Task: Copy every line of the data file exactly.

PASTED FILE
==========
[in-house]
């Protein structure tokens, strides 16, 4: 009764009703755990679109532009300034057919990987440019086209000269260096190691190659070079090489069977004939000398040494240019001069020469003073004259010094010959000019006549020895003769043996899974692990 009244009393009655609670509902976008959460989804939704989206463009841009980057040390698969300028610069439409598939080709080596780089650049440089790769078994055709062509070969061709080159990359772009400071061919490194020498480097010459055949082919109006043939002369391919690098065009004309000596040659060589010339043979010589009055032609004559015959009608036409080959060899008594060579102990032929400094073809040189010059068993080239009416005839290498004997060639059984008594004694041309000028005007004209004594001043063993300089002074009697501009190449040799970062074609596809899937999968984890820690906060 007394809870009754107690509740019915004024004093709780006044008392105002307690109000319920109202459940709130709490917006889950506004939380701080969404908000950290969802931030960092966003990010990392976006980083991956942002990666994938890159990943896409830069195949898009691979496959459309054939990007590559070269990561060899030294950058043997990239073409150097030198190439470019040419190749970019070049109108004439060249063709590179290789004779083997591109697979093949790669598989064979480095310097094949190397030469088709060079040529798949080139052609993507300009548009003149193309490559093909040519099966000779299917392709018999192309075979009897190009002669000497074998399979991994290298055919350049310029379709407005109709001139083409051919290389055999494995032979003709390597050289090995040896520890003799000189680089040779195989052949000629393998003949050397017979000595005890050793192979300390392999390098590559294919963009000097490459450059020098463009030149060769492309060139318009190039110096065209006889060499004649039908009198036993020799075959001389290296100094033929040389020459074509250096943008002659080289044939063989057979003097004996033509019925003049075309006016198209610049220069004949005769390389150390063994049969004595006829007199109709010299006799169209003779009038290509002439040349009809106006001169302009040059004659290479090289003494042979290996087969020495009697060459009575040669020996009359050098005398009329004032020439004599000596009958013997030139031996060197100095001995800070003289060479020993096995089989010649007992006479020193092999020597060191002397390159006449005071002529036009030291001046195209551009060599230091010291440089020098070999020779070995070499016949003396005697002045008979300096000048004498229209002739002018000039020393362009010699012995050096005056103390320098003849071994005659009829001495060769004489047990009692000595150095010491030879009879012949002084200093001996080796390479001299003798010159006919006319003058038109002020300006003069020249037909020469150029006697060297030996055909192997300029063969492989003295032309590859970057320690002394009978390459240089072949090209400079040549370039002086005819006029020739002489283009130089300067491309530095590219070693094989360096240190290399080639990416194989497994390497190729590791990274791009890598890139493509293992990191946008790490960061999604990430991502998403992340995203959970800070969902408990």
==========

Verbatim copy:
[in-house]
């Protein structure tokens, strides 16, 4: 009764009703755990679109532009300034057919990987440019086209000269260096190691190659070079090489069977004939000398040494240019001069020469003073004259010094010959000019006549020895003769043996899974692990 009244009393009655609670509902976008959460989804939704989206463009841009980057040390698969300028610069439409598939080709080596780089650049440089790769078994055709062509070969061709080159990359772009400071061919490194020498480097010459055949082919109006043939002369391919690098065009004309000596040659060589010339043979010589009055032609004559015959009608036409080959060899008594060579102990032929400094073809040189010059068993080239009416005839290498004997060639059984008594004694041309000028005007004209004594001043063993300089002074009697501009190449040799970062074609596809899937999968984890820690906060 007394809870009754107690509740019915004024004093709780006044008392105002307690109000319920109202459940709130709490917006889950506004939380701080969404908000950290969802931030960092966003990010990392976006980083991956942002990666994938890159990943896409830069195949898009691979496959459309054939990007590559070269990561060899030294950058043997990239073409150097030198190439470019040419190749970019070049109108004439060249063709590179290789004779083997591109697979093949790669598989064979480095310097094949190397030469088709060079040529798949080139052609993507300009548009003149193309490559093909040519099966000779299917392709018999192309075979009897190009002669000497074998399979991994290298055919350049310029379709407005109709001139083409051919290389055999494995032979003709390597050289090995040896520890003799000189680089040779195989052949000629393998003949050397017979000595005890050793192979300390392999390098590559294919963009000097490459450059020098463009030149060769492309060139318009190039110096065209006889060499004649039908009198036993020799075959001389290296100094033929040389020459074509250096943008002659080289044939063989057979003097004996033509019925003049075309006016198209610049220069004949005769390389150390063994049969004595006829007199109709010299006799169209003779009038290509002439040349009809106006001169302009040059004659290479090289003494042979290996087969020495009697060459009575040669020996009359050098005398009329004032020439004599000596009958013997030139031996060197100095001995800070003289060479020993096995089989010649007992006479020193092999020597060191002397390159006449005071002529036009030291001046195209551009060599230091010291440089020098070999020779070995070499016949003396005697002045008979300096000048004498229209002739002018000039020393362009010699012995050096005056103390320098003849071994005659009829001495060769004489047990009692000595150095010491030879009879012949002084200093001996080796390479001299003798010159006919006319003058038109002020300006003069020249037909020469150029006697060297030996055909192997300029063969492989003295032309590859970057320690002394009978390459240089072949090209400079040549370039002086005819006029020739002489283009130089300067491309530095590219070693094989360096240190290399080639990416194989497994390497190729590791990274791009890598890139493509293992990191946008790490960061999604990430991502998403992340995203959970800070969902408990």